Mai Po Nature Reserve, Hong Kong
Although Hong Kong is one the world’s densest cities, it is also the locale of one of Asia’s great wetland complexes, the Mai Po Nature Reserve. The 380-hectare reserve, managed by World Wildlife Fund, is a part of Deep Bay, an internationally significant estuary that divides Hong Kong from Shenzhen, China.
Mai Po is famous for its mangroves, plants that thrive in coastal inter-tidal areas. There isn’t a more important carbon storage habitat. Mangroves remove CO2 from the atmosphere at double the rate of conventional forests and store the carbon permanently in their soils. In addition, Mai Po is a stopover point for 60,000 migratory birds that forage on the mud flats at low tide.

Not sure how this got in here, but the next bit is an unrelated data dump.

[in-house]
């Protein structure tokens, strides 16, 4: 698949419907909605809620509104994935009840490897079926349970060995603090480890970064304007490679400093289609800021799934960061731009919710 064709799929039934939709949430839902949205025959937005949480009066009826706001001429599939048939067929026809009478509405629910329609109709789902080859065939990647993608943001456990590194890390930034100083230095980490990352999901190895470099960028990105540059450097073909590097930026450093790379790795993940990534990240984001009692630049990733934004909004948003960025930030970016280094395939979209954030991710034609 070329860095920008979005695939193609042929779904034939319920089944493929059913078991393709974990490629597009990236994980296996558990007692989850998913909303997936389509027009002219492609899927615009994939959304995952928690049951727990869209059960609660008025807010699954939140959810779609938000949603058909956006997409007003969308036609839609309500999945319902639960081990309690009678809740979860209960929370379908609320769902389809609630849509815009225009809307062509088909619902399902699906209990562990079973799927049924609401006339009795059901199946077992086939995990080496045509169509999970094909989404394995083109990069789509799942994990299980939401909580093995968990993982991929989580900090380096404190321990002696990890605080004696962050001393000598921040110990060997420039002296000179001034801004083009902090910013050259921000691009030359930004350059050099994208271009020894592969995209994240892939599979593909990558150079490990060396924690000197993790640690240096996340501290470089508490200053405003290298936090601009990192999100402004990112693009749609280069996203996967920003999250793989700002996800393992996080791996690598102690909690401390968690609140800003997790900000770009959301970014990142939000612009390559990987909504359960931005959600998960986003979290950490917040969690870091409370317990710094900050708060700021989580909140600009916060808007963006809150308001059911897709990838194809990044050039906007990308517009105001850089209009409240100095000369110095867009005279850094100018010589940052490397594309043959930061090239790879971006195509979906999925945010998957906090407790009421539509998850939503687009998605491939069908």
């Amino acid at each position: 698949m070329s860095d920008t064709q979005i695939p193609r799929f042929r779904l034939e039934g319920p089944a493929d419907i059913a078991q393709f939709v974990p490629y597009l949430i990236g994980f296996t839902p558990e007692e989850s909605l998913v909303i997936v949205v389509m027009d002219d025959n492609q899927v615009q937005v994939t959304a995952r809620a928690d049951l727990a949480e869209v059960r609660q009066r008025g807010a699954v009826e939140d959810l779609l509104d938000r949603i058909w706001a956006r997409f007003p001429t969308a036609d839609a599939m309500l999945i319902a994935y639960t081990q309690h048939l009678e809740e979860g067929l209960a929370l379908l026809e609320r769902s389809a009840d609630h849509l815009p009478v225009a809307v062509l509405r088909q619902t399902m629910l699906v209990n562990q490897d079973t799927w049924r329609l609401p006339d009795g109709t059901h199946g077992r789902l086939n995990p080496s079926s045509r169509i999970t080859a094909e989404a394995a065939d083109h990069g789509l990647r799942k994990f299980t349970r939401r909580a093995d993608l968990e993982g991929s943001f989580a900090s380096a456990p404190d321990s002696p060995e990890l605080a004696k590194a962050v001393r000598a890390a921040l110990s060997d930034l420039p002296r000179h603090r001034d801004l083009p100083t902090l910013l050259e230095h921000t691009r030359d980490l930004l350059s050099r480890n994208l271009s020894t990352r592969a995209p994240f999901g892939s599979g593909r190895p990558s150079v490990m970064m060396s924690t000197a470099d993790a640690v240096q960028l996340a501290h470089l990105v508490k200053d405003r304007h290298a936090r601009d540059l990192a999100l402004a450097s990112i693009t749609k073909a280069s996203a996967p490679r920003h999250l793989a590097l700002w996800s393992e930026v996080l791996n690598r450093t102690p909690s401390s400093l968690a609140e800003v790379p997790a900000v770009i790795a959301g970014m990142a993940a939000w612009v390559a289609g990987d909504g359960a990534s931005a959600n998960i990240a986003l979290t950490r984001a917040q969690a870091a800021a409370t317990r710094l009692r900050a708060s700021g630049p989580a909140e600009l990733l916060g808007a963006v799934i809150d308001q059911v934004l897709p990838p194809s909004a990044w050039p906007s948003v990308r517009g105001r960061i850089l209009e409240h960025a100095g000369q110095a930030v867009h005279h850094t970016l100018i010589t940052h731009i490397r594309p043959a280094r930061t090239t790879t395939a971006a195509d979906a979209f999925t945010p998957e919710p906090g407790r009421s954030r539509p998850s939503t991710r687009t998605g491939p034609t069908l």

Walking through a Mai Po mangrove, as I did on multiple visits during 2010, brings on claustrophobia and camera fog. Walloped by the humidity, stench, and mud of the place, I don’t know if I could have felt closer to the earth. Sadly, Mai Po is under many threats. Rapid urbanization in Shenzhen is building up silt, raising mudflats, and reducing the migratory birds’ food supply. Meanwhile, sea level rise threatens to submerge Mai Po—not to mention coastal mangroves worldwide—in the not too distant future.